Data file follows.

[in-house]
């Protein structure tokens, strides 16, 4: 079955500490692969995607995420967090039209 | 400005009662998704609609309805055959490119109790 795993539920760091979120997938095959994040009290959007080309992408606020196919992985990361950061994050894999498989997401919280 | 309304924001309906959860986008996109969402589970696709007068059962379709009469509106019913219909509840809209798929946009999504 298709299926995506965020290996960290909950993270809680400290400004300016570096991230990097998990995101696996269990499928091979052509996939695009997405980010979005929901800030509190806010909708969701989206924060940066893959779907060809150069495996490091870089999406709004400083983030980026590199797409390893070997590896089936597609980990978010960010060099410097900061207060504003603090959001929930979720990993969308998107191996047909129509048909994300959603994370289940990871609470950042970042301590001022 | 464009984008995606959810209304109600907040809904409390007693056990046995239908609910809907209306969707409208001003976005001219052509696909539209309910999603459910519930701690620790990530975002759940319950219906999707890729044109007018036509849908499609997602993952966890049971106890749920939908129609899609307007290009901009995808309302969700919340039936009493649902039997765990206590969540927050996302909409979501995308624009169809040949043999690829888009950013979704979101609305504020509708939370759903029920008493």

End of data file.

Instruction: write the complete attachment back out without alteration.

[in-house]
């Protein structure tokens, strides 16, 4: 079955500490692969995607995420967090039209 | 400005009662998704609609309805055959490119109790 795993539920760091979120997938095959994040009290959007080309992408606020196919992985990361950061994050894999498989997401919280 | 309304924001309906959860986008996109969402589970696709007068059962379709009469509106019913219909509840809209798929946009999504 298709299926995506965020290996960290909950993270809680400290400004300016570096991230990097998990995101696996269990499928091979052509996939695009997405980010979005929901800030509190806010909708969701989206924060940066893959779907060809150069495996490091870089999406709004400083983030980026590199797409390893070997590896089936597609980990978010960010060099410097900061207060504003603090959001929930979720990993969308998107191996047909129509048909994300959603994370289940990871609470950042970042301590001022 | 464009984008995606959810209304109600907040809904409390007693056990046995239908609910809907209306969707409208001003976005001219052509696909539209309910999603459910519930701690620790990530975002759940319950219906999707890729044109007018036509849908499609997602993952966890049971106890749920939908129609899609307007290009901009995808309302969700919340039936009493649902039997765990206590969540927050996302909409979501995308624009169809040949043999690829888009950013979704979101609305504020509708939370759903029920008493």